Thursday, March 08, 2007

Cries of Hypocrisy

I’ve noticed an interesting new line of attack against Democrats. Populist hypocrisy – the idea that it is disingenuous for politicians like Al Gore, John Edwards and Nancy Pelosi to ask for sacrifices from the rest of us while respectively running up huge electric bills, building massive mansions and requesting private jets. It doesn’t matter that all three cases are not nearly as cut-and-dry as the headlines make them seem. What matters is the perception of hypocrisy.

This is an interesting line of attack. After all, two of the Democrats greatest and most effective champions of the poor, Franklin Roosevelt and Robert Kennedy, were filthy rich. Were they hypocrites because they feasted while worrying about those going hungry?

Here’s where rightwing critics miss the point: Democrats hardly ever ask us to personally sacrifice. What they ask us to do is support government-based solutions. Yes, personal initiative is welcome (particularly in Gore’s cures for climate crisis) but, ultimately, all they’re asking is that we elect leaders who will marshal the power of government to address liberal concerns. Eventually we’ll have to pay higher taxes (particularly if we’re wealthy) but that’s a down-the-road matter.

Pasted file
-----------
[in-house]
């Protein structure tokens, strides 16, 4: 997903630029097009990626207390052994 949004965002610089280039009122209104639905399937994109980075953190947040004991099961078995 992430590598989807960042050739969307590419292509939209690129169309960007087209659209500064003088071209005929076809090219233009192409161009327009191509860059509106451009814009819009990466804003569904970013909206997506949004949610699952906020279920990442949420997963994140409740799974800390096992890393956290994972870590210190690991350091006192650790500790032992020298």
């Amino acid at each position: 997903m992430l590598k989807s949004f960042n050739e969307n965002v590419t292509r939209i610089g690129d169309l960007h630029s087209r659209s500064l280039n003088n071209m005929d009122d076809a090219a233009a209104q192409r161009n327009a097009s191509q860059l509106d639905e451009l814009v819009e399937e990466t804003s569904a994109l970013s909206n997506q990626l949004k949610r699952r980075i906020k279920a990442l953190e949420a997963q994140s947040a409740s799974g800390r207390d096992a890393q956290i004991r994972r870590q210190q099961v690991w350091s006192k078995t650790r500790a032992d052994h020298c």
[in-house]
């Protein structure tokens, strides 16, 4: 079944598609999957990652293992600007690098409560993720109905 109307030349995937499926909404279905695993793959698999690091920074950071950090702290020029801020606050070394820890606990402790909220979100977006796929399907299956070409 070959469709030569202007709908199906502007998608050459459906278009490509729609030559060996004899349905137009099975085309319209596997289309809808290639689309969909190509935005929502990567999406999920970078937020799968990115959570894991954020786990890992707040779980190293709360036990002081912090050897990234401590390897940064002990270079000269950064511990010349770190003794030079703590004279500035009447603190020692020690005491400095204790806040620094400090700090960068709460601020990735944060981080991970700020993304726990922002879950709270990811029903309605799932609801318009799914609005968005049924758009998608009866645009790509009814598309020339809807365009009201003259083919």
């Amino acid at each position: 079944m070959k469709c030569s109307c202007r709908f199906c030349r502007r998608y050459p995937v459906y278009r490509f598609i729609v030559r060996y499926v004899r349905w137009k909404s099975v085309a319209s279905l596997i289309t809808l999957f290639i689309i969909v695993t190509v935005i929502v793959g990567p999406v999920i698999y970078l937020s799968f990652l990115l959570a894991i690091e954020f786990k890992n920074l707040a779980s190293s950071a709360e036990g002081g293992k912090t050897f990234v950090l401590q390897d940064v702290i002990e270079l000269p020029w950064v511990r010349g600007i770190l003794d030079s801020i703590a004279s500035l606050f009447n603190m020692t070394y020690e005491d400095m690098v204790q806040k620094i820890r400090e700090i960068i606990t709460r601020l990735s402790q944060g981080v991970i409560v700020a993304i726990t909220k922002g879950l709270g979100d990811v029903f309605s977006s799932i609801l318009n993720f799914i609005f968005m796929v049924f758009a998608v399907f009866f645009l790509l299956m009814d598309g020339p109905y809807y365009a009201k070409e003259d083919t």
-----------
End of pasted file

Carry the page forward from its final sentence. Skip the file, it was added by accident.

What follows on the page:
The Republicans are the ones that generally demand personal initiative – whether it’s staying chaste before marriage or pulling ourselves up by the bootstraps without government assistance. A Republican politician who, for unfathomable reasons, was on welfare while cutting funds to that program would be a hypocrite. But a Democrat who lives in a mansion while increasing welfare spending is not.

The Democrats err not in failing to abandon privilege but in failing to look outside government power for solutions. John Edwards supports more government programs for the poor. But what if he instead supported living humbly and giving excess wealth to charity? Does not earnest sacrifice trump a willingness to pay higher taxes?

Morally, yes. But practically? Could we really be economically successful if we gave up the very-American desire to accumulate and then spend wealth? It’s vastly more realistic to just tax the hell out of ourselves than it is to expect each individual to willingly surrender wealth, however noble the cause. Unfortunately, most Democrats don’t even try to develop solutions based on individual initiative. They go right for the Big Government Spending Program.

But that’s another topic. In the case of Republicans labeling Democrats hypocrites, the tactic will fail simply because Republican politicians are just as ungodly rich and privileged as Democratic ones. As far as I’m concerned, what policies our leaders support matters much more than how they choose to live.

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